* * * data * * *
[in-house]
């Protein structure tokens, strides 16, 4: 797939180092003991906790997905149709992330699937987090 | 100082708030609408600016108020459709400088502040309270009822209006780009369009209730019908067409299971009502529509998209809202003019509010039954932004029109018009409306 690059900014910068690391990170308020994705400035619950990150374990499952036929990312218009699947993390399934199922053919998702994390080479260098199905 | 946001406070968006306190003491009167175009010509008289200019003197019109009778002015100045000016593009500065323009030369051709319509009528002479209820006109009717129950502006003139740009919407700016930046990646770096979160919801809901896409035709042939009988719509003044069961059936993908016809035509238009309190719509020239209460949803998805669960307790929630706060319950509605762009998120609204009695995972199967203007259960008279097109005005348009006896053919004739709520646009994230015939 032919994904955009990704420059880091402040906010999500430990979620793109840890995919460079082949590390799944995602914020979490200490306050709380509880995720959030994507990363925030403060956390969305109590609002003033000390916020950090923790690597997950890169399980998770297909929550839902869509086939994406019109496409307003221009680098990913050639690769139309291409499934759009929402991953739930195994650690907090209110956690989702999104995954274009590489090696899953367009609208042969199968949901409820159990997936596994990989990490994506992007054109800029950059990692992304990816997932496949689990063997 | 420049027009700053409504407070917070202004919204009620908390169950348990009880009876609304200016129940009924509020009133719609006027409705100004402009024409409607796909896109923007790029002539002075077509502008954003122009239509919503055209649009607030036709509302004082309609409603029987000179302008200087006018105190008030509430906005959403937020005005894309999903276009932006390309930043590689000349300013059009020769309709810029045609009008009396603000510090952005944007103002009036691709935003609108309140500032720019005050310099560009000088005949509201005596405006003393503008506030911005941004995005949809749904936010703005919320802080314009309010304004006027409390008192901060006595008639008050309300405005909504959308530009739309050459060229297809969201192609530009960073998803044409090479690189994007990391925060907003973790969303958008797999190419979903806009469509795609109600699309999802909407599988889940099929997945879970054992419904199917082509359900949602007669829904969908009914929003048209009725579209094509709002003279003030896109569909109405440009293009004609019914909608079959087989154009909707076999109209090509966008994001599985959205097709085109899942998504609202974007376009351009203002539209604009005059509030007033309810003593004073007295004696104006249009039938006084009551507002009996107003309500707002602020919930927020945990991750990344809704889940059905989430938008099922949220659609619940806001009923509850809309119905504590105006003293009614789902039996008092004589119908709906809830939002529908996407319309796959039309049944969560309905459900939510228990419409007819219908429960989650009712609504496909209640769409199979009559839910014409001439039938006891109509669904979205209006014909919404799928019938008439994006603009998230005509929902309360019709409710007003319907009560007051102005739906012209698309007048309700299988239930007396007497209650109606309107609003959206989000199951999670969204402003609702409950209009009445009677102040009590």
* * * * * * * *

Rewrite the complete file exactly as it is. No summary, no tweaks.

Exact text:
[in-house]
């Protein structure tokens, strides 16, 4: 797939180092003991906790997905149709992330699937987090 | 100082708030609408600016108020459709400088502040309270009822209006780009369009209730019908067409299971009502529509998209809202003019509010039954932004029109018009409306 690059900014910068690391990170308020994705400035619950990150374990499952036929990312218009699947993390399934199922053919998702994390080479260098199905 | 946001406070968006306190003491009167175009010509008289200019003197019109009778002015100045000016593009500065323009030369051709319509009528002479209820006109009717129950502006003139740009919407700016930046990646770096979160919801809901896409035709042939009988719509003044069961059936993908016809035509238009309190719509020239209460949803998805669960307790929630706060319950509605762009998120609204009695995972199967203007259960008279097109005005348009006896053919004739709520646009994230015939 032919994904955009990704420059880091402040906010999500430990979620793109840890995919460079082949590390799944995602914020979490200490306050709380509880995720959030994507990363925030403060956390969305109590609002003033000390916020950090923790690597997950890169399980998770297909929550839902869509086939994406019109496409307003221009680098990913050639690769139309291409499934759009929402991953739930195994650690907090209110956690989702999104995954274009590489090696899953367009609208042969199968949901409820159990997936596994990989990490994506992007054109800029950059990692992304990816997932496949689990063997 | 420049027009700053409504407070917070202004919204009620908390169950348990009880009876609304200016129940009924509020009133719609006027409705100004402009024409409607796909896109923007790029002539002075077509502008954003122009239509919503055209649009607030036709509302004082309609409603029987000179302008200087006018105190008030509430906005959403937020005005894309999903276009932006390309930043590689000349300013059009020769309709810029045609009008009396603000510090952005944007103002009036691709935003609108309140500032720019005050310099560009000088005949509201005596405006003393503008506030911005941004995005949809749904936010703005919320802080314009309010304004006027409390008192901060006595008639008050309300405005909504959308530009739309050459060229297809969201192609530009960073998803044409090479690189994007990391925060907003973790969303958008797999190419979903806009469509795609109600699309999802909407599988889940099929997945879970054992419904199917082509359900949602007669829904969908009914929003048209009725579209094509709002003279003030896109569909109405440009293009004609019914909608079959087989154009909707076999109209090509966008994001599985959205097709085109899942998504609202974007376009351009203002539209604009005059509030007033309810003593004073007295004696104006249009039938006084009551507002009996107003309500707002602020919930927020945990991750990344809704889940059905989430938008099922949220659609619940806001009923509850809309119905504590105006003293009614789902039996008092004589119908709906809830939002529908996407319309796959039309049944969560309905459900939510228990419409007819219908429960989650009712609504496909209640769409199979009559839910014409001439039938006891109509669904979205209006014909919404799928019938008439994006603009998230005509929902309360019709409710007003319907009560007051102005739906012209698309007048309700299988239930007396007497209650109606309107609003959206989000199951999670969204402003609702409950209009009445009677102040009590």